How To Become a Teacher In Wisconsin

How To Become a Teacher In Wisconsin

 

If you are ready to make a difference with a good career, follow these guidelines to learn how to become a teacher in Wisconsin.

Candidates for teacher jobs in Wisconsin must do the following:

  • Earn a minimum of a bachelor’s degree from accredited institutions or online degree programs
  • Complete a state-approved teacher-preparation program
  • Pass a background check including fingerprint clearance
  • Earn passing scores on the Praxis tests (basic skills & content area)
  • Major in the subjects they plan to teach if they are secondary school teachers
  • Complete phonics coursework for early childhood and elementary certification
  • Do coursework in the study of Wisconsin Indian tribes and environmental education

Educator Licenses in Wisconsin

Certificates for licensed teachers in Wisconsin come in four categories: educator, administrator, pupil services and supplementary teaching. Educator licenses are based on developmental stages from birth to age 21.

Developmental Stages for Wisconsin Teacher Endorsement

  • Early childhood (pre-K to grade 3)
  • Early childhood through middle childhood (pre-K to grade 6)
  • Middle childhood through early adolescence (grades 1 to 8)
  • Early adolescence through adolescence (grades 5 to 12)
  • Early childhood through adolescence (pre-K to grade 12)

Stages of Educator Licenses

There are three levels of educator licenses for teaching in Wisconsin.

An Initial Educator License is granted to applicants who complete an approved educator program in a licensing category for the first time. It is valid for five years.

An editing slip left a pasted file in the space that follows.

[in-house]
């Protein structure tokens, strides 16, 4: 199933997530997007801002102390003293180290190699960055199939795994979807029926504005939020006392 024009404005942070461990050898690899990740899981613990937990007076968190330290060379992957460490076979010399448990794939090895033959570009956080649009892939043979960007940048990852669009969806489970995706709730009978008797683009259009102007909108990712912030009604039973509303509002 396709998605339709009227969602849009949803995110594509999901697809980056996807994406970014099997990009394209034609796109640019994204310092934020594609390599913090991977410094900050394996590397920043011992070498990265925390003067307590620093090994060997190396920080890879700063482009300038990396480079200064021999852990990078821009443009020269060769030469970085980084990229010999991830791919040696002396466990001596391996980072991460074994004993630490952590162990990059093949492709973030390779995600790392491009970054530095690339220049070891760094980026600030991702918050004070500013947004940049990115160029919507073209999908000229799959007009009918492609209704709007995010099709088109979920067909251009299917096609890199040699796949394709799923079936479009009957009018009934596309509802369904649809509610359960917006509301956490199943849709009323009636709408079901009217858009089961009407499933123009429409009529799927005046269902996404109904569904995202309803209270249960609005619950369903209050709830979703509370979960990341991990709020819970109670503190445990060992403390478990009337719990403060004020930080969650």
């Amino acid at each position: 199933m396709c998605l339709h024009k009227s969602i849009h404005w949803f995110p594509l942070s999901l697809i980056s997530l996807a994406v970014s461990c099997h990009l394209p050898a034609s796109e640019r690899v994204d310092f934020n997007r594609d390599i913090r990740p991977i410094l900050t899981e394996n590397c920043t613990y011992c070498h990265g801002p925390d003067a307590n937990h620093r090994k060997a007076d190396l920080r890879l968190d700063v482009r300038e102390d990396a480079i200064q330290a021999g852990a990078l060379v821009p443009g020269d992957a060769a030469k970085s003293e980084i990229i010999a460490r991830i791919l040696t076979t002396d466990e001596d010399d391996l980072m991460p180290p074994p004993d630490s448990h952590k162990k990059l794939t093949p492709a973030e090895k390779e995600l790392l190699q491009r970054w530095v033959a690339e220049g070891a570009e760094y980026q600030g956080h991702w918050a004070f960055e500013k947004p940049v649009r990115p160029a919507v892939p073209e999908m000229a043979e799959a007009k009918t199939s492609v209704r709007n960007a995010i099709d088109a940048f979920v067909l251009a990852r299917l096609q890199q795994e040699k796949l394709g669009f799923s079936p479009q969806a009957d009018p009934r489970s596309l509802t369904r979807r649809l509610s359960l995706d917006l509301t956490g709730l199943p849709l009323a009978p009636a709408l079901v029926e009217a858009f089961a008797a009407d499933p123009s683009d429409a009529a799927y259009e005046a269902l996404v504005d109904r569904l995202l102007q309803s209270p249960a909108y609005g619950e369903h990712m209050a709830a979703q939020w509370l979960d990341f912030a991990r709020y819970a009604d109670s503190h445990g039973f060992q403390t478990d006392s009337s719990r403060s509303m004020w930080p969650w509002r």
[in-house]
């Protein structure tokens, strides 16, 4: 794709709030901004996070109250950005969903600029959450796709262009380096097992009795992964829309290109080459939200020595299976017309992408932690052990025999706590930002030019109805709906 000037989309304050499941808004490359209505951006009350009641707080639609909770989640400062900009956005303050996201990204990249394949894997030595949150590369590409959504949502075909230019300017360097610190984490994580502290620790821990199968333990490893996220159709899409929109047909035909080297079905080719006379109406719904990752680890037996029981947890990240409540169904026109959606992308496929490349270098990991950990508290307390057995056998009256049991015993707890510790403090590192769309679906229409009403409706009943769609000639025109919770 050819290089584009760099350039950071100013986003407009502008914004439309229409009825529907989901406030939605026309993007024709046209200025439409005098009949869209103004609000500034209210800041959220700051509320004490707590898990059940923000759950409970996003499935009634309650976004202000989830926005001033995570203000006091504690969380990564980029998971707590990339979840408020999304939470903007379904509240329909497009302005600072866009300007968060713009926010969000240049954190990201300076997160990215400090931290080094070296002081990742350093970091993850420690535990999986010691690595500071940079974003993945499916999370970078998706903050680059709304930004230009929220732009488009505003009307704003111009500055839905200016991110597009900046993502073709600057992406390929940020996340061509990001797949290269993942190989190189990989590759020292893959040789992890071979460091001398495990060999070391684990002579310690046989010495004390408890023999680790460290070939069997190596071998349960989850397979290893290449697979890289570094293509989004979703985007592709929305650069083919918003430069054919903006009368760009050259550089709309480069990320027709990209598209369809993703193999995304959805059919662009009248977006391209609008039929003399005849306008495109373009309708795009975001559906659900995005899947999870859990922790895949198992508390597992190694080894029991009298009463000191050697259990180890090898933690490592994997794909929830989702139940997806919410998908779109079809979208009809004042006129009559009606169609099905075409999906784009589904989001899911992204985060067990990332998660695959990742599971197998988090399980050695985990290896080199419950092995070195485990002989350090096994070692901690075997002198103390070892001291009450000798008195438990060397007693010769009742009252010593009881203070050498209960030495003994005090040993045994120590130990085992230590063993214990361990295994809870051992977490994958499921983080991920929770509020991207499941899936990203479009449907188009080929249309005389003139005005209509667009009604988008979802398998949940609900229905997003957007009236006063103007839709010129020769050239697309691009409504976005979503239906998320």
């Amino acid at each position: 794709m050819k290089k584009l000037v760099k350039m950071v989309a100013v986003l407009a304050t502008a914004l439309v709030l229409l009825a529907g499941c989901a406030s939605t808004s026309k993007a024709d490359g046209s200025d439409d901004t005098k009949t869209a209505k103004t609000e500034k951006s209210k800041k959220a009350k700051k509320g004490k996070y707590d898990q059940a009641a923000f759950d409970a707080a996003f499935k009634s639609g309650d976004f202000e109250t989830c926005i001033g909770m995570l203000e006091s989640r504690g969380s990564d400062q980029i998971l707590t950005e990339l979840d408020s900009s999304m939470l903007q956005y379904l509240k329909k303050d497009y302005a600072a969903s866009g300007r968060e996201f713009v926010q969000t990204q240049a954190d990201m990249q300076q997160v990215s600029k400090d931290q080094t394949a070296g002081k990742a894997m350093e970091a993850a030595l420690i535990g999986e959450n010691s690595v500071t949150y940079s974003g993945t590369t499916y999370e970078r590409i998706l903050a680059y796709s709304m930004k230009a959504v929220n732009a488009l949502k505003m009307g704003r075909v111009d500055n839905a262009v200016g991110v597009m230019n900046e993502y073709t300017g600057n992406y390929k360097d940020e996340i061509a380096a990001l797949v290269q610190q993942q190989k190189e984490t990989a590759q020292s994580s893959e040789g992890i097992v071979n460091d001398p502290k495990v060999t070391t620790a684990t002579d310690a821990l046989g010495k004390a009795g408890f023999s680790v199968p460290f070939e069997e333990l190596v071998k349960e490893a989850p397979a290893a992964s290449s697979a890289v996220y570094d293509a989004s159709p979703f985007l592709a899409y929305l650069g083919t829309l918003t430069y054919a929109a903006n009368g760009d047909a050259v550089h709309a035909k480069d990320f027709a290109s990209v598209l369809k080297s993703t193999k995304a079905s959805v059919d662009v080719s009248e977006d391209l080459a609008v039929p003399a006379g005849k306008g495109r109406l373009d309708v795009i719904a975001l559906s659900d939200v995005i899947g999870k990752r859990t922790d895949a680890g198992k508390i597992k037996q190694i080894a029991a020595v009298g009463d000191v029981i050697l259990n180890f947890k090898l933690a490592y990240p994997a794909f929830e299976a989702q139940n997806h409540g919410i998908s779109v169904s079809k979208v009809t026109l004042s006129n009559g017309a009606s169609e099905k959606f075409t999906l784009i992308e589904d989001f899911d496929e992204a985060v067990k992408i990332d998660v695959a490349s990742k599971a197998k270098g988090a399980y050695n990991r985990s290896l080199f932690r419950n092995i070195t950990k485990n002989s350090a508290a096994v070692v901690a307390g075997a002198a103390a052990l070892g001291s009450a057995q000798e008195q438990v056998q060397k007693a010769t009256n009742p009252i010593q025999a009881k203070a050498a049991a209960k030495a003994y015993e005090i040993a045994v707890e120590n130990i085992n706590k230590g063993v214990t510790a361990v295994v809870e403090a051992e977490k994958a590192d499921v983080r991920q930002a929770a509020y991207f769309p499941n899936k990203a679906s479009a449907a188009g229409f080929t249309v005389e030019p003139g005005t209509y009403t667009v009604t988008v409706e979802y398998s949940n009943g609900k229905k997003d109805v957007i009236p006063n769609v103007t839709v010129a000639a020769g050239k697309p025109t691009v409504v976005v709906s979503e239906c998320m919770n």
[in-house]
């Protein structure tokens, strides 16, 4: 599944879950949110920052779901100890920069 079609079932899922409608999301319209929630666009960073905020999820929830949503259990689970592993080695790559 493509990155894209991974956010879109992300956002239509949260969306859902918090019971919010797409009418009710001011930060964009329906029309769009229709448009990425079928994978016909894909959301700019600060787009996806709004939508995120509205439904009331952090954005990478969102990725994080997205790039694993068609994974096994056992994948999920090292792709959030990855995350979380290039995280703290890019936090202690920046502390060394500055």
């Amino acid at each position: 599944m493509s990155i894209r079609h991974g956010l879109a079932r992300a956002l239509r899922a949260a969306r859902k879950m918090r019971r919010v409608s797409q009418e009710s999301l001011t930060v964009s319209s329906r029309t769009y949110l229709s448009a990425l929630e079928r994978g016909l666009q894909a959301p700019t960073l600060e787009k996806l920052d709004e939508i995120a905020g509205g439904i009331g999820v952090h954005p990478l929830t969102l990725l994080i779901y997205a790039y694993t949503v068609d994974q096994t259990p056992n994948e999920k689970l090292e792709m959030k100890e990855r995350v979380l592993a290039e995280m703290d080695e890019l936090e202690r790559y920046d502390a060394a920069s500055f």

A Professional Educator License is for teachers who have been employed for three years and have secured an approved professional development plan. Applicants who do not meet requirements to advance to this stage may be eligible for a one-year non-renewable Initial Educator license.

A Master Educator License is granted to educators who successfully complete a National Board Certification by a National Board of Professional Teaching Standards or a Wisconsin Master Educator Assessment Process. It is valid for 10 years.

Other Educator Licenses

Wisconsin also issues teaching licenses under these scenarios:

Emergency License

This license permits a licensed teacher to teach in an area where they are not licensed, provided they are working toward meeting that area’s requirements. It must be requested by the employing district; it’s valid for one year and is renewable when the requirements are completed.

Emergency Permit

An emergency permit allows a permit holder to teach in one specific assignment while completing requirements for that assignment. It carries the same stipulations as that of the emergency license.

Five-Year Substitute License

This license allows a substitute teacher to teach in a long-term assignment in an area in which they are licensed to teach and in short-term assignments out-of-area.

Three-Year Substitute Permit

This permit allows an individual with a bachelor’s degree from any accredited institutions or online degree programs to teach in a short-term assignment. It must be requested by the employer.

Intern License

This license allows students to perform instructional duties while supervised by a licensed educator. The student must be recommenced by the teacher-preparation program he or she is working to complete. It is available only through the Wisconsin Improvement Program for teaching internship. It is valid for one semester.

Facts on Teaching in Wisconsin

Teachers in Wisconsin earn an average of $48,000 per year, according to the job site Indeed.com, though pay will vary significantly according to the teacher’s experience and education, and the resources of their local school district.

According to the National Center for Education Statistics, Wisconsin had 2,275 schools with 57,625 teachers and 872,286 students in 2011, which works out to a student-to-teacher ratio of 15.14-to-1, which is just below the national average of 15.97-to-1.